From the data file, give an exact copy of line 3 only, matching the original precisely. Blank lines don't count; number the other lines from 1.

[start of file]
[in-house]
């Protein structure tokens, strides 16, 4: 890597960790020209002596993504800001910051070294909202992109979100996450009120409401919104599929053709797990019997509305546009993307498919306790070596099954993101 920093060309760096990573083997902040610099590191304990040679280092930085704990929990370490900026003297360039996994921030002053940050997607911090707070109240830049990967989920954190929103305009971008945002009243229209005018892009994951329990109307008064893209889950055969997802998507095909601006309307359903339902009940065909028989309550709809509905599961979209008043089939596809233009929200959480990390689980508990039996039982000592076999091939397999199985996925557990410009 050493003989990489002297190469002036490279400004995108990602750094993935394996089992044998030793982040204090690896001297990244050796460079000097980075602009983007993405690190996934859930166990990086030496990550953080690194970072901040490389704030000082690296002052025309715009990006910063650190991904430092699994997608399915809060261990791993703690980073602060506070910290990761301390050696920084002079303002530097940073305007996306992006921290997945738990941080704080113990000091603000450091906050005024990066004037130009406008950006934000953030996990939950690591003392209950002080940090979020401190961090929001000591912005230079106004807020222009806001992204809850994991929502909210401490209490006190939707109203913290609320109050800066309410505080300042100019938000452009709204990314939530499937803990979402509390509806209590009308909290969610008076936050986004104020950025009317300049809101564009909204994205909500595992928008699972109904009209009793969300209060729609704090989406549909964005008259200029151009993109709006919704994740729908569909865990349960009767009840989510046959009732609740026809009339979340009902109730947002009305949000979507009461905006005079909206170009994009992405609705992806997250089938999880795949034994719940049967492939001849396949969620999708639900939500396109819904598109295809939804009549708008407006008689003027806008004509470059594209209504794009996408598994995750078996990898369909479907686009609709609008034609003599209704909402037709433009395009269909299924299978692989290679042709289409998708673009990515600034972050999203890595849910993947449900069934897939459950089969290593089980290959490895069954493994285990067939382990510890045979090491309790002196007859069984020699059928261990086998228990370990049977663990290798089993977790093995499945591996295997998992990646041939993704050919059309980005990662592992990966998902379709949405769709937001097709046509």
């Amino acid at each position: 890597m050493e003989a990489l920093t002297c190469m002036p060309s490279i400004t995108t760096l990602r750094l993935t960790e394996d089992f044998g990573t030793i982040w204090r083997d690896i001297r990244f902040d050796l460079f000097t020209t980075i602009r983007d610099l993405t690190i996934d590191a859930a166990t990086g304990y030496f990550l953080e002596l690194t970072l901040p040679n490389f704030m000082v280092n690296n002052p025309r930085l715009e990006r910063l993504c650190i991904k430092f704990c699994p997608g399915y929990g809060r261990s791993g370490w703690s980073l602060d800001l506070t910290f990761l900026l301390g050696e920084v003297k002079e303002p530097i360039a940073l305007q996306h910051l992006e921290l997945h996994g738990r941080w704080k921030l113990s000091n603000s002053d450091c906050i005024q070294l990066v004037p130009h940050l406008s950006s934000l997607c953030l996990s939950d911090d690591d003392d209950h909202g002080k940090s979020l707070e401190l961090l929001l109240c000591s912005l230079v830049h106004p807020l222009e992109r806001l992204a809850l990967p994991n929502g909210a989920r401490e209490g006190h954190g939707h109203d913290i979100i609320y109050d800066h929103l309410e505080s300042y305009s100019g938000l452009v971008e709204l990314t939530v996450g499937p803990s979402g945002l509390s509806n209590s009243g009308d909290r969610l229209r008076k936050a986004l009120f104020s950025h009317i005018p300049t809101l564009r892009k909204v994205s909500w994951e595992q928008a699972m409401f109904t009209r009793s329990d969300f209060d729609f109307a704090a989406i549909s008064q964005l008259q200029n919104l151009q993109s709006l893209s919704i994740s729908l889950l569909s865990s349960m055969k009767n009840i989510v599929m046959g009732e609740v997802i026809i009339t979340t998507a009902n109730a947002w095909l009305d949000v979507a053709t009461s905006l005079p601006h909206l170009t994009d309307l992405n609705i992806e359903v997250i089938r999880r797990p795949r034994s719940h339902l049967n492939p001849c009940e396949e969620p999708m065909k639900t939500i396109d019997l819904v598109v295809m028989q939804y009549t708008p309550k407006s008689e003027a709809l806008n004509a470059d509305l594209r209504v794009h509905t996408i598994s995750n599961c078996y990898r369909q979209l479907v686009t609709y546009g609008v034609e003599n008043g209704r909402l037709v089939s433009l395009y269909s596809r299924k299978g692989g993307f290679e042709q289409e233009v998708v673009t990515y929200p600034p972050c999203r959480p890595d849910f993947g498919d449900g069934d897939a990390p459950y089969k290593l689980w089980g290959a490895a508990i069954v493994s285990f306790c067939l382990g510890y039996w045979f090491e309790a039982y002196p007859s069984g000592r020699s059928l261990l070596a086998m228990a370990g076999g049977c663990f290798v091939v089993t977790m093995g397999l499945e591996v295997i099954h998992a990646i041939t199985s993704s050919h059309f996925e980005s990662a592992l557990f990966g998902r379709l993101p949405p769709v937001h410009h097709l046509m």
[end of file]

């Amino acid at each position: 890597m050493e003989a990489l920093t002297c190469m002036p060309s490279i400004t995108t760096l990602r750094l993935t960790e394996d089992f044998g990573t030793i982040w204090r083997d690896i001297r990244f902040d050796l460079f000097t020209t980075i602009r983007d610099l993405t690190i996934d590191a859930a166990t990086g304990y030496f990550l953080e002596l690194t970072l901040p040679n490389f704030m000082v280092n690296n002052p025309r930085l715009e990006r910063l993504c650190i991904k430092f704990c699994p997608g399915y929990g809060r261990s791993g370490w703690s980073l602060d800001l506070t910290f990761l900026l301390g050696e920084v003297k002079e303002p530097i360039a940073l305007q996306h910051l992006e921290l997945h996994g738990r941080w704080k921030l113990s000091n603000s002053d450091c906050i005024q070294l990066v004037p130009h940050l406008s950006s934000l997607c953030l996990s939950d911090d690591d003392d209950h909202g002080k940090s979020l707070e401190l961090l929001l109240c000591s912005l230079v830049h106004p807020l222009e992109r806001l992204a809850l990967p994991n929502g909210a989920r401490e209490g006190h954190g939707h109203d913290i979100i609320y109050d800066h929103l309410e505080s300042y305009s100019g938000l452009v971008e709204l990314t939530v996450g499937p803990s979402g945002l509390s509806n209590s009243g009308d909290r969610l229209r008076k936050a986004l009120f104020s950025h009317i005018p300049t809101l564009r892009k909204v994205s909500w994951e595992q928008a699972m409401f109904t009209r009793s329990d969300f209060d729609f109307a704090a989406i549909s008064q964005l008259q200029n919104l151009q993109s709006l893209s919704i994740s729908l889950l569909s865990s349960m055969k009767n009840i989510v599929m046959g009732e609740v997802i026809i009339t979340t998507a009902n109730a947002w095909l009305d949000v979507a053709t009461s905006l005079p601006h909206l170009t994009d309307l992405n609705i992806e359903v997250i089938r999880r797990p795949r034994s719940h339902l049967n492939p001849c009940e396949e969620p999708m065909k639900t939500i396109d019997l819904v598109v295809m028989q939804y009549t708008p309550k407006s008689e003027a709809l806008n004509a470059d509305l594209r209504v794009h509905t996408i598994s995750n599961c078996y990898r369909q979209l479907v686009t609709y546009g609008v034609e003599n008043g209704r909402l037709v089939s433009l395009y269909s596809r299924k299978g692989g993307f290679e042709q289409e233009v998708v673009t990515y929200p600034p972050c999203r959480p890595d849910f993947g498919d449900g069934d897939a990390p459950y089969k290593l689980w089980g290959a490895a508990i069954v493994s285990f306790c067939l382990g510890y039996w045979f090491e309790a039982y002196p007859s069984g000592r020699s059928l261990l070596a086998m228990a370990g076999g049977c663990f290798v091939v089993t977790m093995g397999l499945e591996v295997i099954h998992a990646i041939t199985s993704s050919h059309f996925e980005s990662a592992l557990f990966g998902r379709l993101p949405p769709v937001h410009h097709l046509m």